How the pandemic has affected fine wine’s middle tier




The Covid-19 pandemic has affected wine business for 1.5 year now. The luxury wine led by the French market is however posting strong off-trade sales and presenting high value trading up. The bulk wine relies on a low-price advantage, showing high-volume sales. However, the pandemic has had a negative impact on the middle price fine wine which is exactly what is the Australian offering dominent.


Peter Mitchell MW, Jeroboam’s wine director, said that although the on-trade market has dried up, lockdowns have weakened business and consumer confidence, and altered consumption patterns, an uplift in private clients buying luxury labels that more than make up the profit loss lead by covid-19.


The luxury wine purchase quantity had been raised, essentially thanks to both wine collectors and investors in the high-net-worth space in the latter half of 2020. Buying interest have been most concentrated on Bordeaux especially in the first quarter of 2021, said Matthew O’Connell, head of investment at Bordeaux Index.


The rise of uncertainty and unemployment during the past two years has pushed many consumers to choose cheaper wine. Given that Covid-19 has inhibited people's willingness to drink, the wine consumption trend has shifted from bulk wine to premium and even super-premium wine.


Clemens Riedl, owner of a leading wine distributor in Austria, said that the social restrictions during the Austria pandemic prevented people to drink in bars and wine was mainly sold via supermarkets with an increase in the low end of the market. The market of middle range wine has struggled the most as the middle classes became more prudent with their spending and agregation of disposal income.


Dispite of any pandemic, middle ranking wine has always been the hardest sales. It suffers from a lack of famous brand reputation, and its price is not cheap enough to make you feel it's a bargain.


“The outbreak of COVID-19 in 2020 triggered the largest global recession in over 100 years, with global economic growth contracting by 3.7% in 2020. In February 2021, mass vaccination programs were already underway in many economies and it is likely they will continue for much of 2021. Global economic growth is assumed to be 5.3% in 2021 and 4.1% in 2022. Between 2023 and 2026, global growth is assumed to moderate to an average 3.4%.”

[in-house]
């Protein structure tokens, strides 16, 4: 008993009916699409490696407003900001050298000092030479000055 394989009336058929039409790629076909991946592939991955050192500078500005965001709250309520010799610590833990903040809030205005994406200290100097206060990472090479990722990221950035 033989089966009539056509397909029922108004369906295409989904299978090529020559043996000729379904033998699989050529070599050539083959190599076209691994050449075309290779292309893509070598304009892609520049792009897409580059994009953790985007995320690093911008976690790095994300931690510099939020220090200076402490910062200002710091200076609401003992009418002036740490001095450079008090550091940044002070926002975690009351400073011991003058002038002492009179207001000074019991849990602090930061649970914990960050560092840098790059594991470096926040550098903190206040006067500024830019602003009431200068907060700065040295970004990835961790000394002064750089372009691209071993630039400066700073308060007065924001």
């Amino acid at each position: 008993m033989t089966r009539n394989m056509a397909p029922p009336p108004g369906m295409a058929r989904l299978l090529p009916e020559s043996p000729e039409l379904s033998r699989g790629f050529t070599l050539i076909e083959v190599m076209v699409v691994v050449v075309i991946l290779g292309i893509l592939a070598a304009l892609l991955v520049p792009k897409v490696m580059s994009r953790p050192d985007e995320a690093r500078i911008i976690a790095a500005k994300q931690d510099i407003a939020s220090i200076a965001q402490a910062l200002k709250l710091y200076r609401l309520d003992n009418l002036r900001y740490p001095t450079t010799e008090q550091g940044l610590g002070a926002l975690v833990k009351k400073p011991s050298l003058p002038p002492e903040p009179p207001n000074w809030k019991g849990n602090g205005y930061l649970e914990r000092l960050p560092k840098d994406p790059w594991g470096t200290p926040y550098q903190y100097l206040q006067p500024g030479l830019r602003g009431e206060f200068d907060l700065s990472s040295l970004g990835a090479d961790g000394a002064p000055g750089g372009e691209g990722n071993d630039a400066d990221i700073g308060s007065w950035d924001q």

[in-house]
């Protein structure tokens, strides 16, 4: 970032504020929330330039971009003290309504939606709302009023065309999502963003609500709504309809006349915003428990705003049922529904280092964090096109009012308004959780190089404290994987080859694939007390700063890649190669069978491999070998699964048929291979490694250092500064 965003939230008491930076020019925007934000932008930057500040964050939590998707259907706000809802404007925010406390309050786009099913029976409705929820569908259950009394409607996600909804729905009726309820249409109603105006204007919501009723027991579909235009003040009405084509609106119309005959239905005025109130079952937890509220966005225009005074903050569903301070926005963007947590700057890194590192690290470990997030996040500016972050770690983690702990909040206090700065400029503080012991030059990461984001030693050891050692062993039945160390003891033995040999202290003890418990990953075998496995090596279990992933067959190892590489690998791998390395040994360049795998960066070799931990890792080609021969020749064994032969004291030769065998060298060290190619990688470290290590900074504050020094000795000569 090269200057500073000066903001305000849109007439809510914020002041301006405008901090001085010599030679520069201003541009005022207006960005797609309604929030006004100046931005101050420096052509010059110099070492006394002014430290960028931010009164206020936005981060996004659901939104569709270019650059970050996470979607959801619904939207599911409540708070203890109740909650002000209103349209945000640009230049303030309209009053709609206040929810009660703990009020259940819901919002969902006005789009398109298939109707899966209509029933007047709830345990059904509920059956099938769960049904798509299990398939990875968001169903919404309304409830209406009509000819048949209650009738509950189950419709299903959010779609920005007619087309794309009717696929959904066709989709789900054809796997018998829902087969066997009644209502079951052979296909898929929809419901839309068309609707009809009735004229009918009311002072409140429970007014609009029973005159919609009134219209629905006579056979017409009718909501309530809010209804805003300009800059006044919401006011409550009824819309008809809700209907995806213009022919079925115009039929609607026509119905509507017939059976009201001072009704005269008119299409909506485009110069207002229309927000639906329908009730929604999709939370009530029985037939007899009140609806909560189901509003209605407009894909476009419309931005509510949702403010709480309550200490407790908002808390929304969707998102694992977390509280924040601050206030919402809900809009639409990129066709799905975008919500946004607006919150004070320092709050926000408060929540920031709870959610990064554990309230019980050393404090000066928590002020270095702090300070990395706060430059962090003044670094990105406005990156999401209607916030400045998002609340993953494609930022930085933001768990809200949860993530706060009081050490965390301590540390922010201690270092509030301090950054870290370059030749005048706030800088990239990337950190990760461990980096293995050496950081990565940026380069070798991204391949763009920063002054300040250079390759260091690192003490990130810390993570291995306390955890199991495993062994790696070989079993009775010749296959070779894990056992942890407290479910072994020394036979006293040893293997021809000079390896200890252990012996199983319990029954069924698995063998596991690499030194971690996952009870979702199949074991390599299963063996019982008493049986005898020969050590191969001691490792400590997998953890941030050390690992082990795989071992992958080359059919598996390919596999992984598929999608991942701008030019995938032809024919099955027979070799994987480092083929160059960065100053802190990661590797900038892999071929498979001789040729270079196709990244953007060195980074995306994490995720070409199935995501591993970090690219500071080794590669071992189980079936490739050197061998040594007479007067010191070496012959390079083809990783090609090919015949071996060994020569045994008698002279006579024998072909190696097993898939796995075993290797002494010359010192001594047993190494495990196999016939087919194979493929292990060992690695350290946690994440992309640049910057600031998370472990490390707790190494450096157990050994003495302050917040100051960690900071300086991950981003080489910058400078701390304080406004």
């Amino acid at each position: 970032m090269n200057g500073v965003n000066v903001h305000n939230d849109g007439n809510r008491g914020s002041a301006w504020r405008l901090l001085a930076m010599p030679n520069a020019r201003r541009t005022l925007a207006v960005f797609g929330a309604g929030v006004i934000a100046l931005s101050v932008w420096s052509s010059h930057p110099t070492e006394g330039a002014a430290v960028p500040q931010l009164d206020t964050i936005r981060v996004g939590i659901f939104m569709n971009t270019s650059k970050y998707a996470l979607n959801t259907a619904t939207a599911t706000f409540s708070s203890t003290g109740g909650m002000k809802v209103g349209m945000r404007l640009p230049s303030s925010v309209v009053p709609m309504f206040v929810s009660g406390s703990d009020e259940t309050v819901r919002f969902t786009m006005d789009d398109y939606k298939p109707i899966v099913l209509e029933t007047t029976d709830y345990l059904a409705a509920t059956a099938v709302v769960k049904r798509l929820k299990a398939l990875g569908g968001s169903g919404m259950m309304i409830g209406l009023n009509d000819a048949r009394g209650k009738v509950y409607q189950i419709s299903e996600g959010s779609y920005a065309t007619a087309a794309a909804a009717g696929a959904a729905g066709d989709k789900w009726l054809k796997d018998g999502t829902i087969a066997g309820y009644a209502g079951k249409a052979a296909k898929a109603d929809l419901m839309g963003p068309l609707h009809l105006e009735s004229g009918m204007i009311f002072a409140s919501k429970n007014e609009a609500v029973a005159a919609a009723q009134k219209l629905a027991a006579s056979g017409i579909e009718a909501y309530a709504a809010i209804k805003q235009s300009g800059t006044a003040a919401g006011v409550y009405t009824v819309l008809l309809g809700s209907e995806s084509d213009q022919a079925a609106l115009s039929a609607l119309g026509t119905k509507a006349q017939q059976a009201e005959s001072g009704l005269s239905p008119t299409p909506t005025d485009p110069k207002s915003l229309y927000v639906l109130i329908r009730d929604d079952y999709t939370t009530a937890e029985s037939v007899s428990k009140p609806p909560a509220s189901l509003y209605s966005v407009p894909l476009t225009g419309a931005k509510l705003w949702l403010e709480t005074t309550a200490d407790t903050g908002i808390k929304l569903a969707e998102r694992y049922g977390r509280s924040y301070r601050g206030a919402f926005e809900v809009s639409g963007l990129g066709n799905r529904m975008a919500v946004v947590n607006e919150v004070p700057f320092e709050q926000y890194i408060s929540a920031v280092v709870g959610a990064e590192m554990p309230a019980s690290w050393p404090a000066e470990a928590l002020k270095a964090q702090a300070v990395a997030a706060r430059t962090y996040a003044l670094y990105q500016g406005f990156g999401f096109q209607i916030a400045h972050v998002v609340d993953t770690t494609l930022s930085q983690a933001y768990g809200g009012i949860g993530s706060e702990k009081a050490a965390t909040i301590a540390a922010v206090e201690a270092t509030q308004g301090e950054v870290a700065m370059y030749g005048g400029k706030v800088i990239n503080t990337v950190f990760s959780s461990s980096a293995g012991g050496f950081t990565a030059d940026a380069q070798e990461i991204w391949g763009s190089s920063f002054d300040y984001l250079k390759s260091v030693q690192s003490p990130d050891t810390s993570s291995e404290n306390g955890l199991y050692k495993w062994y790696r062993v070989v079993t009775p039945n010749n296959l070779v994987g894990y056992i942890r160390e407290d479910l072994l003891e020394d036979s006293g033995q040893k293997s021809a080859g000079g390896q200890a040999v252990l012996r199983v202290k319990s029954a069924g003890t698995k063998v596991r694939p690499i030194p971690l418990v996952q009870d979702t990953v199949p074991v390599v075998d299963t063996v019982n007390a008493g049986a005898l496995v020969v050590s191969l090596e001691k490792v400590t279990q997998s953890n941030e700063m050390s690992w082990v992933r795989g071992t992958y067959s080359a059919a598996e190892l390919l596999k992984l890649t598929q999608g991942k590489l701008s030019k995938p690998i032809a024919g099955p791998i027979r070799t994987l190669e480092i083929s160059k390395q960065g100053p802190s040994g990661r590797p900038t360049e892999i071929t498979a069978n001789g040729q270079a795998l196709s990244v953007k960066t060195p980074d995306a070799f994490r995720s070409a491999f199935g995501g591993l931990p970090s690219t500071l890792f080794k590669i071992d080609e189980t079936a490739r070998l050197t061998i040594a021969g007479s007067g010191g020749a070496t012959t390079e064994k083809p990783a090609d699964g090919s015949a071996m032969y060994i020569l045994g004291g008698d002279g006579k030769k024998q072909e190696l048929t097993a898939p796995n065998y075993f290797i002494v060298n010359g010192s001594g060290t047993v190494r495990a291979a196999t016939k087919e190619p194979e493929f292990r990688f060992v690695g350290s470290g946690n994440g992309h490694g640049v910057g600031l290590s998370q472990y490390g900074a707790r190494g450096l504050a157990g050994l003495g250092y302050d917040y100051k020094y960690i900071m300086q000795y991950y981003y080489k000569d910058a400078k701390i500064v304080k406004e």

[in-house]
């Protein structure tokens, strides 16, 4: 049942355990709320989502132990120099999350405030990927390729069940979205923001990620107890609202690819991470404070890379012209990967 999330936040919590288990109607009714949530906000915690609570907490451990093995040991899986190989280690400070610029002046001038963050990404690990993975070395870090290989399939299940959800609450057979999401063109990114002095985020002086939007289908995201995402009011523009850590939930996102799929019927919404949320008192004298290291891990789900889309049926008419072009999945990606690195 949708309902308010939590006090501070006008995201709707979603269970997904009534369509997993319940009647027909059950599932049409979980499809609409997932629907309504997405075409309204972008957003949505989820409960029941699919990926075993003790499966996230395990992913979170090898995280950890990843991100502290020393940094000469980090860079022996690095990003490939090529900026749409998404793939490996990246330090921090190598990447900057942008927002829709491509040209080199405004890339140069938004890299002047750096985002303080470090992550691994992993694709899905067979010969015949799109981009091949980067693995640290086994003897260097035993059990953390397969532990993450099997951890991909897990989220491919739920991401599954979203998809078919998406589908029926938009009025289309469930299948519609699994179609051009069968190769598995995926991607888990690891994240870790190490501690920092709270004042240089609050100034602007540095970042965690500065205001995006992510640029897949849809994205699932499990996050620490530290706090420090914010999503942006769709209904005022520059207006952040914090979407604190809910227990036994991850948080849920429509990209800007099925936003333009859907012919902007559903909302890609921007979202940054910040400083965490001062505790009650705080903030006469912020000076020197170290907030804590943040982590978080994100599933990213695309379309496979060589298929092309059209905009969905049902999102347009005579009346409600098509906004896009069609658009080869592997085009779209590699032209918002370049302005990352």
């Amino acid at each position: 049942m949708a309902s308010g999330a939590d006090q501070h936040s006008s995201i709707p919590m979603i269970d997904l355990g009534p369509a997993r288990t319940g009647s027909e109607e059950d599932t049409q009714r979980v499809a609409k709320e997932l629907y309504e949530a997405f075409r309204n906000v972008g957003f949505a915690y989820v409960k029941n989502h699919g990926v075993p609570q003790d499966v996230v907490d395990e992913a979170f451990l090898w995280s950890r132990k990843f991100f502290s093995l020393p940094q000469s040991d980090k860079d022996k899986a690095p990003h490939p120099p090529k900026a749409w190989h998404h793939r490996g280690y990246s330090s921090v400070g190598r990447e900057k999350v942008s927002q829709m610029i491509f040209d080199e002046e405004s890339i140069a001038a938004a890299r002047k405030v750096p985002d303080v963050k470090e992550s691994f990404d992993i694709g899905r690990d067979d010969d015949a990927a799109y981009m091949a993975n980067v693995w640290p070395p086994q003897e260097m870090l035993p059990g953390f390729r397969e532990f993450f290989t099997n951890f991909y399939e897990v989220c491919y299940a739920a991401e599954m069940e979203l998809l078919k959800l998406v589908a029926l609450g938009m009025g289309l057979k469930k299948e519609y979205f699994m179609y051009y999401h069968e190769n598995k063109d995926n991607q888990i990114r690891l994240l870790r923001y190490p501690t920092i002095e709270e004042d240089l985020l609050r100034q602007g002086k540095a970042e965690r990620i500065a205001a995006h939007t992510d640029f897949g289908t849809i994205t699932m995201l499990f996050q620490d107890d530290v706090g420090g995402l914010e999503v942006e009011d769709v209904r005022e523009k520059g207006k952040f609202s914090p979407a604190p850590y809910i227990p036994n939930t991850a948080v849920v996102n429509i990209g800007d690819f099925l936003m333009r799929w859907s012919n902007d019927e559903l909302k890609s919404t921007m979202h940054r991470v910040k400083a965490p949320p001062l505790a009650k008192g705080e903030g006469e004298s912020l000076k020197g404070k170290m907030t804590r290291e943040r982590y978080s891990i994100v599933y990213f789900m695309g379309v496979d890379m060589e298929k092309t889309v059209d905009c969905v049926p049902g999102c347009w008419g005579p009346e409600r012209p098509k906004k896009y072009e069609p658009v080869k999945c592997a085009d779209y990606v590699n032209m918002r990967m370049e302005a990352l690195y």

In the post-pandemic period, the middle price fine wine is expected to developfurther thanks to online sales channels. In the case of Australia, during the pandemic, the main sources of domestic wine purchase were supermarkets and liquor stores. The closure and lockdown of trading venues have led to an unprecedented leap in online wine sales. A growing number of wine brands have joined or created e-commerce stores to increase consumer sales directly. The e-commerce channel is best for exporting wine to the USA. While it is hard to predict what consumer behaviors will look like in the medium term, it is expected that the desire to shop online and engage with brands more through social media will develop. Wine companies are ready to incorporate a sound digital strategy into their future business plans. E-commerce is conducive to the future development of mid-range and middle price fine wine.



References


Bayside group. (2021). CHALLENGES AND CHANGE: HOW THE PANDEMIC IS RESHAPING THE WINE INDUSTRY. Retrieved from https://www.baysidegroup.com.au/blog/challenges-and-change-how-the-pandemic-is-reshaping-the-wine-industry/


Department of Agriculture, Water and the Environment. (2021). Economic overview: March quarter 2021. Retrieved from https://www.agriculture.gov.au/abares/research-topics/agricultural-outlook/economic-overview


The drinks business. (2021). In focus: How the pandemic has affected fine wine’s middle tier. Retrieved from https://www.thedrinksbusiness.com/2021/03/in-focus-how-the-pandemic-has-affected-fine-wines-middle-tier/